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The out-of-this-world discoveries made by a U of M researcher

A University of Manitoba researcher was among an international cohort of astronomers who have made some out-of-this-world discoveries -- two potential polar ring galaxies.

Jayanne English, an expert in astronomy image-making and a professor at the U of M, was part of the team that made these celestial sightings through the WALLABY survey.

First established over 10 years ago, the survey analyzes data from a radio telescope owned by Australia’s national science agency. English has been involved with the project since its inception.

The survey’s results were published Wednesday in the Monthly Notices of the Royal Astronomical Society.

The researchers looked at sky maps of hydrogen gas in over 600 galaxies. They were able to identify two potential polar ring galaxies – a type of galaxy that exhibits a ring of stars and gas perpendicular to its main spiral disk.

A key takeaway, English says, is that these polar ring galaxies are more discoverable using radio telescopes instead of optical telescopes.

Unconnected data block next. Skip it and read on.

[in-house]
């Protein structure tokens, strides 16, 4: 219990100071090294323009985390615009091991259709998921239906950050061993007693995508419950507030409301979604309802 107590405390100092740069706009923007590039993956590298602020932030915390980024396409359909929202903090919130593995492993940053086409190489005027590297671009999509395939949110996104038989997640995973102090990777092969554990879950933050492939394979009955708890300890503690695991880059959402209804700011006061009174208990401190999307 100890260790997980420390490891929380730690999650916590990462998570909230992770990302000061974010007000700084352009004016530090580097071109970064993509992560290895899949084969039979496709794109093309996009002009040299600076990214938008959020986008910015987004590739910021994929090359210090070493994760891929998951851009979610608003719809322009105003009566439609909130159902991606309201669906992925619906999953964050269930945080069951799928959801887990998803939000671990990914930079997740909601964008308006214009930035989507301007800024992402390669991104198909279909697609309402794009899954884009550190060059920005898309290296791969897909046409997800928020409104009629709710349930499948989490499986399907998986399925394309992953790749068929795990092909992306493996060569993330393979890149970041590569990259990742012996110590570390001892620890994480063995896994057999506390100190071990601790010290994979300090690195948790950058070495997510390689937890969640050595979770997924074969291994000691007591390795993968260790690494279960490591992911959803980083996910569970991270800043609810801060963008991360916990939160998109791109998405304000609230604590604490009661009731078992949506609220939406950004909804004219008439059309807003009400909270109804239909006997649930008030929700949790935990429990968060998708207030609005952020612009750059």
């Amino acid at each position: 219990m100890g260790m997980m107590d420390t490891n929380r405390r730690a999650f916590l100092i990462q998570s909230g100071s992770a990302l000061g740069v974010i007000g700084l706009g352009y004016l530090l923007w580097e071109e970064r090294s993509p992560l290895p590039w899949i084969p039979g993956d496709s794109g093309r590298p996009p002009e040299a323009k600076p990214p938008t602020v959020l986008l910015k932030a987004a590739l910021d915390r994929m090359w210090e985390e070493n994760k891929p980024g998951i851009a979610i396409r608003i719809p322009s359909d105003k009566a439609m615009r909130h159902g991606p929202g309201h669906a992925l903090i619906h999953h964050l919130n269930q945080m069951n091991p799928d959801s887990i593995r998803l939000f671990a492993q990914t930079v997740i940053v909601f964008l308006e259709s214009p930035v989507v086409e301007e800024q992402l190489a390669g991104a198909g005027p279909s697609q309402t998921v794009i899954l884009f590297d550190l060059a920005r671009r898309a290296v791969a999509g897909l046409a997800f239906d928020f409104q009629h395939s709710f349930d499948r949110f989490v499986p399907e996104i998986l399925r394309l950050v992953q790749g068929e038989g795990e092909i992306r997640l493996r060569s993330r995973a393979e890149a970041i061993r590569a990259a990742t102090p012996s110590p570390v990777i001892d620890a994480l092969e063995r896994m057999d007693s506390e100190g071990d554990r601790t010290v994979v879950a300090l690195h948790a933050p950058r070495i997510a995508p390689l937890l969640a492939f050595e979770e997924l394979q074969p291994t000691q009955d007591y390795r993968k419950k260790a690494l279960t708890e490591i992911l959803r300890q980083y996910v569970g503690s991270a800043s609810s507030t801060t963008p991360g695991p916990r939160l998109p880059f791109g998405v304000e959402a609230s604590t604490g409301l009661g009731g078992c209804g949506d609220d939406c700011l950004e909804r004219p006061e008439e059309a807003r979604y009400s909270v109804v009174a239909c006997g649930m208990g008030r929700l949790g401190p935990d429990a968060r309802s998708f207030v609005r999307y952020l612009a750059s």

While polar ring galaxies have been detected before, English says they were discovered by the light from stars.

The radio telescope in Australia allowed researchers to confirm there was hydrogen gas in the galaxies.

“This one, the stars are so faint. If they’re there at all, we can’t detect it in regular optical light, so we find it by having the hydrogen gas that have emission. Then we can discover these by gas instead of by starlight,” she told CTV Morning Live Winnipeg’s Rachel Lagacé in an interview.

Radio telescopes use several specialized antennas on railway tracks. As the earth spins, English says, it synthesizes a mirror to create a large telescope that captures radiation in the radio range in the electromagnetic spectrum.

English’s main contribution to Wednesday’s paper was developing the first composite images of these gaseous polar ring galaxies. She used a combination of optical and radio data from different telescopes and virtual reality.

“I make specific colour tables which will help a viewer at a glance determine which part of the ring is coming towards them and which part is going away from them,” she said.

Next, English says researchers will continue to analyze more data and hopefully discover more polar ring galaxies.

“As we study these rings, we’ll be able to learn more and understand more about galaxies colliding together to form new galaxies and find out more about the dark matter in galaxies as well.”

-With files from CTV’s Rachel Lagacé Top Stories

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